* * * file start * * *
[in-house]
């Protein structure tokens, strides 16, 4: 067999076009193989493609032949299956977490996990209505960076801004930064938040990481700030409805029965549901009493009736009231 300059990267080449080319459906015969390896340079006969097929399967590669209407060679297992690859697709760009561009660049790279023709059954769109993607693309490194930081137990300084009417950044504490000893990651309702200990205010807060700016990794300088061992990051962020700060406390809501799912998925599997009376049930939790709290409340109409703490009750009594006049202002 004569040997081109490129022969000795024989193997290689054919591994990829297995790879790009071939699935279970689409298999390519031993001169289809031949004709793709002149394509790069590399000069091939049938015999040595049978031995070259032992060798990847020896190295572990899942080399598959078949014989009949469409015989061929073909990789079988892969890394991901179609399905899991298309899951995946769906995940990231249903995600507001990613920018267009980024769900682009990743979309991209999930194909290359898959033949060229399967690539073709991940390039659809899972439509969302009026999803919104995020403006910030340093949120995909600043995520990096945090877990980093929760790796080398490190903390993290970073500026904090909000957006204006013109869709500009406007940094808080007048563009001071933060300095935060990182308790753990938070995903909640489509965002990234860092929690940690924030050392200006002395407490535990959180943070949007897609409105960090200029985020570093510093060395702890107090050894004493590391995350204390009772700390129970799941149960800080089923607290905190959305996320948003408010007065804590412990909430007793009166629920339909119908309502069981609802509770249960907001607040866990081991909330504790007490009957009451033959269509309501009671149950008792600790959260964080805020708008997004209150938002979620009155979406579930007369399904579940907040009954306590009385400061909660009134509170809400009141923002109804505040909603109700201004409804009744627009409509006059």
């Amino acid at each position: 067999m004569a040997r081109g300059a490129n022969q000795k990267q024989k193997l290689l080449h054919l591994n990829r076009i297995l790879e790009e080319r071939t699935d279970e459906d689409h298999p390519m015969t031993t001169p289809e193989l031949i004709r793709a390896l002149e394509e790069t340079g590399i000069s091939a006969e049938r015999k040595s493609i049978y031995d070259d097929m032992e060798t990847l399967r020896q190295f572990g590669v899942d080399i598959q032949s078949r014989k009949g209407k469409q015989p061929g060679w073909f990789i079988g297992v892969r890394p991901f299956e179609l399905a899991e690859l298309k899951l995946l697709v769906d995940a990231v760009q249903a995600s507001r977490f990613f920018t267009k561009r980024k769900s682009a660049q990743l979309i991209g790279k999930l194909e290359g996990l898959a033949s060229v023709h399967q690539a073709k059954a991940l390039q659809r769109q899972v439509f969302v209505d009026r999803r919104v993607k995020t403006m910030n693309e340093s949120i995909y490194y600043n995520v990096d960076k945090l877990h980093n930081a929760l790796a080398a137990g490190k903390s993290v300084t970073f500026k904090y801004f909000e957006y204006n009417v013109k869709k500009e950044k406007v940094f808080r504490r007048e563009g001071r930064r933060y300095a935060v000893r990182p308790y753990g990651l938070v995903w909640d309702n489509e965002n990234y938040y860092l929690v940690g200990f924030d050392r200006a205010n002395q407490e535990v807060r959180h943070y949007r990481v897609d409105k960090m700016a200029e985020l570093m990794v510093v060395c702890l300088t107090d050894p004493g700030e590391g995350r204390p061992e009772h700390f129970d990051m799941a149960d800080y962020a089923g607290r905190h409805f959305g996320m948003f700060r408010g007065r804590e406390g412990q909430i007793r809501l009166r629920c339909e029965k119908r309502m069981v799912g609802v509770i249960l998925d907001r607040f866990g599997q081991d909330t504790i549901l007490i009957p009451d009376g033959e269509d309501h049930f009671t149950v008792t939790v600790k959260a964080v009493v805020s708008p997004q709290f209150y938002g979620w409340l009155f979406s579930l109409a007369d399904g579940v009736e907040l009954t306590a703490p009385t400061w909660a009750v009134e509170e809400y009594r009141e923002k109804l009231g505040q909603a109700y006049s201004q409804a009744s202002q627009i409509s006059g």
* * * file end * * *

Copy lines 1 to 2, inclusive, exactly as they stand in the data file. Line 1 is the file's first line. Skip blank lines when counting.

[in-house]
């Protein structure tokens, strides 16, 4: 067999076009193989493609032949299956977490996990209505960076801004930064938040990481700030409805029965549901009493009736009231 300059990267080449080319459906015969390896340079006969097929399967590669209407060679297992690859697709760009561009660049790279023709059954769109993607693309490194930081137990300084009417950044504490000893990651309702200990205010807060700016990794300088061992990051962020700060406390809501799912998925599997009376049930939790709290409340109409703490009750009594006049202002 004569040997081109490129022969000795024989193997290689054919591994990829297995790879790009071939699935279970689409298999390519031993001169289809031949004709793709002149394509790069590399000069091939049938015999040595049978031995070259032992060798990847020896190295572990899942080399598959078949014989009949469409015989061929073909990789079988892969890394991901179609399905899991298309899951995946769906995940990231249903995600507001990613920018267009980024769900682009990743979309991209999930194909290359898959033949060229399967690539073709991940390039659809899972439509969302009026999803919104995020403006910030340093949120995909600043995520990096945090877990980093929760790796080398490190903390993290970073500026904090909000957006204006013109869709500009406007940094808080007048563009001071933060300095935060990182308790753990938070995903909640489509965002990234860092929690940690924030050392200006002395407490535990959180943070949007897609409105960090200029985020570093510093060395702890107090050894004493590391995350204390009772700390129970799941149960800080089923607290905190959305996320948003408010007065804590412990909430007793009166629920339909119908309502069981609802509770249960907001607040866990081991909330504790007490009957009451033959269509309501009671149950008792600790959260964080805020708008997004209150938002979620009155979406579930007369399904579940907040009954306590009385400061909660009134509170809400009141923002109804505040909603109700201004409804009744627009409509006059």